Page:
Sunday, November 25, 2007


Howard out! Satay in!

There's been discussion of the Australian elections in the UK papers I read online as well, in many cases providing clearer overviews of the issues more than you see in the (Murdoch-owned) Australian newspapers. Marieke Hardy's mum had a novel way of campaigning.

The level of political debate Down Under is just as "abrasive"/"robust"/misogynistic as ever: John Howard will hopefully be knocked out of his local seat by his leading rival, TV star Maxine McKew.
When Ms McKew appeared on giant screens around the Wentworth Hotel ballroom,
filmed being feted by the Labor faithful at her Bennelong function, loud boos
rang out. Some Young Liberals abused the Labor candidate, one yelling "get a
facelift, you slag".
Good on her for sticking it out and rising above it - the same with Julia Gillard, the shadow Deputy PM who was abused as being "deliberately barren" for not having had children. Firstly, there's no call for that kind of prurient leering. It may be deeply sad for her - you don't know what suffering people might have gone through if they want a child and can't have one. Whatever the reason, it's a private matter and not remotely in the public interest. Finally, I'm just pointing out that there is no way anybody would say that to a male politician without kids.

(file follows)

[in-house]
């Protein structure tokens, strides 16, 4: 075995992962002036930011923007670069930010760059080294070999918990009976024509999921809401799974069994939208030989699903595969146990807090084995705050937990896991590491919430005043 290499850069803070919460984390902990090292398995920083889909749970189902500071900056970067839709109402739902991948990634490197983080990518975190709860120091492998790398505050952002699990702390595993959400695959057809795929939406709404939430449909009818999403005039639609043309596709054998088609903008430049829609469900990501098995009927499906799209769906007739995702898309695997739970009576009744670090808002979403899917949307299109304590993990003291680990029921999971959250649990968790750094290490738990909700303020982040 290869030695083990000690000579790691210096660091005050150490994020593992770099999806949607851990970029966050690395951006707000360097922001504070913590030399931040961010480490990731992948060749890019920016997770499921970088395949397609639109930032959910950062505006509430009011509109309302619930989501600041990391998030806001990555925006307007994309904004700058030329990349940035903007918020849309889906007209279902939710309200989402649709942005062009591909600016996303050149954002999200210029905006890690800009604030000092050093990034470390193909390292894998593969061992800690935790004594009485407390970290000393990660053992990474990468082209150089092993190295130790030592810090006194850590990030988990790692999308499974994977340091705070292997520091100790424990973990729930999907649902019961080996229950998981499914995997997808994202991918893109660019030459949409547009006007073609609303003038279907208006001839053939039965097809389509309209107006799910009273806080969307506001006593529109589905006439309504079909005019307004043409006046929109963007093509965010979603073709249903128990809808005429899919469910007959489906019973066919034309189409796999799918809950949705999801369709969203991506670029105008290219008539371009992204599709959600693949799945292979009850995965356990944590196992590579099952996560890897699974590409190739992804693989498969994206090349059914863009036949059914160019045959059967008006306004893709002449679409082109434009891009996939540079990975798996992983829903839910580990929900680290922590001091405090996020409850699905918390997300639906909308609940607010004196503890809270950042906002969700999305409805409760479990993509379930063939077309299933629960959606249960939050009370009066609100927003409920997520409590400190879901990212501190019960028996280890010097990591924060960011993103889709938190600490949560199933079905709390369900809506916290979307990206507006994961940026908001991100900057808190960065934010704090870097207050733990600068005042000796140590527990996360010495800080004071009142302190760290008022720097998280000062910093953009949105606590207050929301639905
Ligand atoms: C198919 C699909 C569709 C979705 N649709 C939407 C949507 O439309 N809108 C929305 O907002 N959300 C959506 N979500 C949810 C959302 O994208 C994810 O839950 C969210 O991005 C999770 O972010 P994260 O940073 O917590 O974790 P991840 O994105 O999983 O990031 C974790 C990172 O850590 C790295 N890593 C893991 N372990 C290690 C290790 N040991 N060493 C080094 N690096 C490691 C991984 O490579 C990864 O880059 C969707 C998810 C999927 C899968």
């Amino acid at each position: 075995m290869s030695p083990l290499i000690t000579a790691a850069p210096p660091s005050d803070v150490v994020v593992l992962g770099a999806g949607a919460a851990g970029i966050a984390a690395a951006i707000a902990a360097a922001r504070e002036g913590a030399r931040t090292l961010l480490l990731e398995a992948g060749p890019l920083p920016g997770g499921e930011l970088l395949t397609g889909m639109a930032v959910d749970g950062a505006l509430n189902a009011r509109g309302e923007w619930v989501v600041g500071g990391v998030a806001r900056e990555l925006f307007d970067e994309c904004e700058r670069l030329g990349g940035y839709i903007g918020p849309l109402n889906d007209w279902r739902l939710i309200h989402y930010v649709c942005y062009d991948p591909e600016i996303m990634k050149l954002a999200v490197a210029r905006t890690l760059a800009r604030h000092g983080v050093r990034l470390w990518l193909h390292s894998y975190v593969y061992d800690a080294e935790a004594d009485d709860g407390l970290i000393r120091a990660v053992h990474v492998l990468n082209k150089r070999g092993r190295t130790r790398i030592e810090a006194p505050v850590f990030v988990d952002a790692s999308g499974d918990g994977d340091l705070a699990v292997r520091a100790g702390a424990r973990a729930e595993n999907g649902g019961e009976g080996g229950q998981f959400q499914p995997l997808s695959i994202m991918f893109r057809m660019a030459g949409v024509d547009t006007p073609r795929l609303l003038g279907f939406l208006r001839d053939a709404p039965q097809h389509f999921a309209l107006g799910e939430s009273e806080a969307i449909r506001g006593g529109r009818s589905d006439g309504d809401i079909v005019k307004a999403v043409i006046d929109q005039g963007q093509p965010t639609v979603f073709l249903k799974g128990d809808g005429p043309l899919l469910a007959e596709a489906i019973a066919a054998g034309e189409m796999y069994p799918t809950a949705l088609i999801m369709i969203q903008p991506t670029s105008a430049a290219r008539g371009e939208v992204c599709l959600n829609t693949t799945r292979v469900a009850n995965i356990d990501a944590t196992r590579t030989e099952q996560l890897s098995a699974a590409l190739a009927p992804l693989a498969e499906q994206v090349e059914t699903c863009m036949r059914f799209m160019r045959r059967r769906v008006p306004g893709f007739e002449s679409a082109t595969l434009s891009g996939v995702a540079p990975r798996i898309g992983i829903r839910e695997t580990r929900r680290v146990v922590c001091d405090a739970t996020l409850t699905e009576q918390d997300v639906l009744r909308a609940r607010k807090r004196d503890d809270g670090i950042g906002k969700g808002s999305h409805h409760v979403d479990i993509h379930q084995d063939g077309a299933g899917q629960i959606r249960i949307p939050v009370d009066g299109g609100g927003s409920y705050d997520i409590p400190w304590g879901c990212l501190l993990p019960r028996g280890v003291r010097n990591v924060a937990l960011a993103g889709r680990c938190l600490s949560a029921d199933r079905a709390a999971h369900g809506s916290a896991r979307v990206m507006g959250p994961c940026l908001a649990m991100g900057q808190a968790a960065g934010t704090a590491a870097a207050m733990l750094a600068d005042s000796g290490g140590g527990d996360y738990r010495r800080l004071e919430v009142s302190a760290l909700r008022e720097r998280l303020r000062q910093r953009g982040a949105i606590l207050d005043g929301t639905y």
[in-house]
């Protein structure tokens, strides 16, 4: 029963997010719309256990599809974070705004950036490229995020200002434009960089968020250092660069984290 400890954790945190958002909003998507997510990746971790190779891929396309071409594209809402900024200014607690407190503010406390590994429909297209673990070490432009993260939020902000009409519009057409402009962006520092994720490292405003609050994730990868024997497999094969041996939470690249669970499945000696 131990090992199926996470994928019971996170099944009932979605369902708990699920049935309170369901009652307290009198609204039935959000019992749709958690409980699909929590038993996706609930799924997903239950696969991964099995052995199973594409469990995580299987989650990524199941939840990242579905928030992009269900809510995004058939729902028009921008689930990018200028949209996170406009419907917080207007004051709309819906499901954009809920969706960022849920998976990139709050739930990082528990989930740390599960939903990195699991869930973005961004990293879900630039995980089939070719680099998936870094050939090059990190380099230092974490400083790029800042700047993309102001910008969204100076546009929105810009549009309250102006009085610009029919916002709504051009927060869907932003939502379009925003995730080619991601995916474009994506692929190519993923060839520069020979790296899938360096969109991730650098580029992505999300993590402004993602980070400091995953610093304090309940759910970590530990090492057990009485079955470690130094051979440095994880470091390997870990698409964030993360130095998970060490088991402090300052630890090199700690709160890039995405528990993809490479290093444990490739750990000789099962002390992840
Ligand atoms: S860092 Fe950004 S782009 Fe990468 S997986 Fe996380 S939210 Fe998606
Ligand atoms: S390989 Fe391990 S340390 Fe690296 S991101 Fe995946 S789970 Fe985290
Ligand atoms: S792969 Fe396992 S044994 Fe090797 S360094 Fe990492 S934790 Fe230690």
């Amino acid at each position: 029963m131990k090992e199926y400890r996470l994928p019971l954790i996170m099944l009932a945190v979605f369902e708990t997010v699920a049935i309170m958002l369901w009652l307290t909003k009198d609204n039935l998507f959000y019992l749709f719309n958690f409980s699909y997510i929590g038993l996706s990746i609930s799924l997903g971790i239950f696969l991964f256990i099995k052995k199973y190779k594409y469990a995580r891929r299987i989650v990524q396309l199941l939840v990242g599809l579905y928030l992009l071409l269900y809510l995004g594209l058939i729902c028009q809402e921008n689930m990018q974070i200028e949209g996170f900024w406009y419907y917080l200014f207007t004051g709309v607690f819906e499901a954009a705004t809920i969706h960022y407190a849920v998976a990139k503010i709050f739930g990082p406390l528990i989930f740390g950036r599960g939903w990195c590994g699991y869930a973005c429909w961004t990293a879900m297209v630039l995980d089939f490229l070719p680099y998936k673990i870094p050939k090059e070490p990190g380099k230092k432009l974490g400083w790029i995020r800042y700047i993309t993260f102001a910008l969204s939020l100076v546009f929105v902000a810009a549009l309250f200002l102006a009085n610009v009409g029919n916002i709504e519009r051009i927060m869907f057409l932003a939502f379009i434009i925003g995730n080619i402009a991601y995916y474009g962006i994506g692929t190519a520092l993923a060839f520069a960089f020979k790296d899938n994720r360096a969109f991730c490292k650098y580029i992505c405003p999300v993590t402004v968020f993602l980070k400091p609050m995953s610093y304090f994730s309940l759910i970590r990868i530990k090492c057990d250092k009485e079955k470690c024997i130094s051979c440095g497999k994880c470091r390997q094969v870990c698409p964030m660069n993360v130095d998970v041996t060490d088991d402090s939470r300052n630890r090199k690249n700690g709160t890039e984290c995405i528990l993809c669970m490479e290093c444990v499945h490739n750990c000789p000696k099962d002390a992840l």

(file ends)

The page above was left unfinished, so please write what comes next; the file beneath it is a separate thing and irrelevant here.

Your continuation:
One of the most interesting people I've met is Dario, an Italian radio presenter travelling around the world without ever flying. You don't meet many Italian travellers, especially not compared to Brits and Germans - it seems to be a real cultural difference - but this modern day Marco Polo keeps a blog (in Italian) discussing the joys of travel, and sharing some amazing photography, with his former listeners back home. I never imagined visiting Uzbekistan until he showed me some of the pictures he'd taken there.

Apart from the excitement of chatting with fellow travellers, I've been enjoying the Chinatown markets, with their rumbling trolleys of goods charging through, hopefuls gurning optimistically from racks off knock-off watches, wallets, sunglasses and suitcases "Chip-chip sir, chip-chip madam, for you very good price!"

This evening I brought a Dutch guy and a fellow English girl to try a locals-only satay stand that I'd walked past earlier (I didn't want to be the only Westerner in the entire place). They have plates full of kebabs, five or six unidentifiable lumps of foodstuff on a skewer. You select the ones you'd like, and they're dunked into boiling broth for a couple of minutes, then doused with a dark brown sauce. It contained a few crushed peanuts, a little chilli and perhaps even an edge of ginger, but basically it was just a rich gravy. Poor Jaap, on the other hand, was given a fiery hot chilli oil on top of his sauce - maybe as a kind of macho challenge? I definitely got the milder end of deal. We enjoyed their iced tea - very cold, milky and sweet, possibly with condensed milk. It was 1.50 ringgit a cup - that's about 20p in UK money, or 50 cents in Australian.

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